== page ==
This article was published originally on 9/12/2012
The following are highlights and updates about samples and questions recently received in the Plant & Insect Diagnostic Clinic. Visit the PIDC’s facebook page to ask questions and for updates and more pictures.
A sample of spruce gall adelgid was an unusual one. They occur in Iowa, but we only get a sample once every few years.
We received a sample of a pin oak heavily infested with insect galls (see photo below). The female lays her eggs on the emerging leaves in the spring. The egg laying and larval feeding causes the plant to form the gall tissue around the insect. The galls look strange but are actually plant cells. The larvae can then feed safely inside the gall. Leaf galls do not normally cause the health of the tree and there are no practical controls for leaf galls. Leaf galls are commonly caused by wasps, midges or mites.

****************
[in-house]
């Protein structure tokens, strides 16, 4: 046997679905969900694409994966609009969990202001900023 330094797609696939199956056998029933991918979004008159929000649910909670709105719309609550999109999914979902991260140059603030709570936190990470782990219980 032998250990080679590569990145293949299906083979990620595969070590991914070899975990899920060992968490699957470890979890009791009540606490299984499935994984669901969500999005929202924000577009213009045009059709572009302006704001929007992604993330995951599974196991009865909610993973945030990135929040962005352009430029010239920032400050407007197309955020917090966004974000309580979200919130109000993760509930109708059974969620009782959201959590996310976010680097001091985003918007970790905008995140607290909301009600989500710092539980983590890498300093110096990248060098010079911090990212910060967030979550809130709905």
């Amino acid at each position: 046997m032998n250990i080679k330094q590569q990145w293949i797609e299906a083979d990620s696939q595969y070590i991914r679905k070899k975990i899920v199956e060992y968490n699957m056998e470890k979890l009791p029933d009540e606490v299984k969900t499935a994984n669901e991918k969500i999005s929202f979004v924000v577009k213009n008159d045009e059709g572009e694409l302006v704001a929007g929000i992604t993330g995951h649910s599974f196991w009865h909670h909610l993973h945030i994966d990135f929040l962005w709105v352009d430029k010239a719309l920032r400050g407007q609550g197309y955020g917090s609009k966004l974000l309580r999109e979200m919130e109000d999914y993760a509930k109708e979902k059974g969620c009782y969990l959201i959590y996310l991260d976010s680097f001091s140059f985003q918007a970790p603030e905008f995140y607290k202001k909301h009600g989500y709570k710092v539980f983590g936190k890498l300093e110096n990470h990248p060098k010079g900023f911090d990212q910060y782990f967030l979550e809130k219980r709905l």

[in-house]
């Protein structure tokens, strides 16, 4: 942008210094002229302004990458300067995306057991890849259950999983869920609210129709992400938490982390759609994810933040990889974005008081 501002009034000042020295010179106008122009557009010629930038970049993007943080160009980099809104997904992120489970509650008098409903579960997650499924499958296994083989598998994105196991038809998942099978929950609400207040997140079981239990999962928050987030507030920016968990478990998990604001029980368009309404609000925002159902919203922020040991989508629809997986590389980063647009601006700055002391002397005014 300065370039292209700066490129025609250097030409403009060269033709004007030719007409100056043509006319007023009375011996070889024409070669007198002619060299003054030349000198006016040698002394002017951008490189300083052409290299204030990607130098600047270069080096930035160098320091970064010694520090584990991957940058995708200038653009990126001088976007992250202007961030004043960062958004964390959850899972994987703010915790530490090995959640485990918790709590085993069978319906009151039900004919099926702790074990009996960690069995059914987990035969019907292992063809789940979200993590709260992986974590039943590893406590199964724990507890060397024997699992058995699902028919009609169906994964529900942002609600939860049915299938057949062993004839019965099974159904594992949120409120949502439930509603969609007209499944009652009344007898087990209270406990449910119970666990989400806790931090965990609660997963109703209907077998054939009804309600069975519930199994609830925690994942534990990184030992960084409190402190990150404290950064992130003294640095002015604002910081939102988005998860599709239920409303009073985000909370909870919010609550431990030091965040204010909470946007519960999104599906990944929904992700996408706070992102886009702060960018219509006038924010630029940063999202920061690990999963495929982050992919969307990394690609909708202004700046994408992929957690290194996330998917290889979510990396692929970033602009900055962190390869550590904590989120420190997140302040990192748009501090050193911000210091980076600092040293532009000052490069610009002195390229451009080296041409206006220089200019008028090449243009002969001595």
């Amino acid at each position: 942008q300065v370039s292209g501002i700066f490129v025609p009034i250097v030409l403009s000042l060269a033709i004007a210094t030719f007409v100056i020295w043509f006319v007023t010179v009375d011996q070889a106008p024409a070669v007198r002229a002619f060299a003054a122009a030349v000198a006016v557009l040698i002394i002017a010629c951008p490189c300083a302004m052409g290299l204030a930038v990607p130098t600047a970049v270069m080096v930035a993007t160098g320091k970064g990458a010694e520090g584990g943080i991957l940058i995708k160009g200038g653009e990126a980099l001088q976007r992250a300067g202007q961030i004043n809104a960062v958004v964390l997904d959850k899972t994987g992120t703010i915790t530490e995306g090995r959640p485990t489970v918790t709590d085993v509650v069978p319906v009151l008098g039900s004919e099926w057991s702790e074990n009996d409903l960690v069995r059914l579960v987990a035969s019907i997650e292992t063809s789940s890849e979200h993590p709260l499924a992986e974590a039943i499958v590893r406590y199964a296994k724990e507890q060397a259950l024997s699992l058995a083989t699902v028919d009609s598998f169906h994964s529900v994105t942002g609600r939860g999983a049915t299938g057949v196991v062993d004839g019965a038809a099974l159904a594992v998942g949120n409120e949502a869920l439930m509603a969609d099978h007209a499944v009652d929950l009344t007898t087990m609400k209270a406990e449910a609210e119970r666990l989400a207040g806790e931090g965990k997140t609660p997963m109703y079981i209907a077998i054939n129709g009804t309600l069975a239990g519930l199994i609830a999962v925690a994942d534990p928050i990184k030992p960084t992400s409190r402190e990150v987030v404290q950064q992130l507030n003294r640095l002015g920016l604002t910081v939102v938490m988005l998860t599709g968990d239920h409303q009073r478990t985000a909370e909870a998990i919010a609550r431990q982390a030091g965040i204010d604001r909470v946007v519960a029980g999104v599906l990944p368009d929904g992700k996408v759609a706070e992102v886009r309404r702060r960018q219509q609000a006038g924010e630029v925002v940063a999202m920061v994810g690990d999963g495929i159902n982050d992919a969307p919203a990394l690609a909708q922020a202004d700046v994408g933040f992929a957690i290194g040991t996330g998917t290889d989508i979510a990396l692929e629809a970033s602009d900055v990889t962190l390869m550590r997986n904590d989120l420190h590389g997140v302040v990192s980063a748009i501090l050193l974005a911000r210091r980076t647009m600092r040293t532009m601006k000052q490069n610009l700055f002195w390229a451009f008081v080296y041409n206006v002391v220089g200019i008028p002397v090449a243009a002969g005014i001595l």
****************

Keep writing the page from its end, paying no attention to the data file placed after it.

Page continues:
Small oak apple galls on the leaf of a pin oak.
A lot of bur oak blight samples coming in. A couple of bur oaks have also come in with oak wilt symptoms.
We’ve also seen some white pines with brown needles, most likely due to environmental or site conditions.
A honey locust sample was diagnosed with a leaf spot disease caused by a fungus called Linospora sp. This disease is more common in the southern United States and it’s the first time we’ve seen it in the clinic.
We also received an apple sample with cedar-apple rust lesions.
Honey locust leaf spot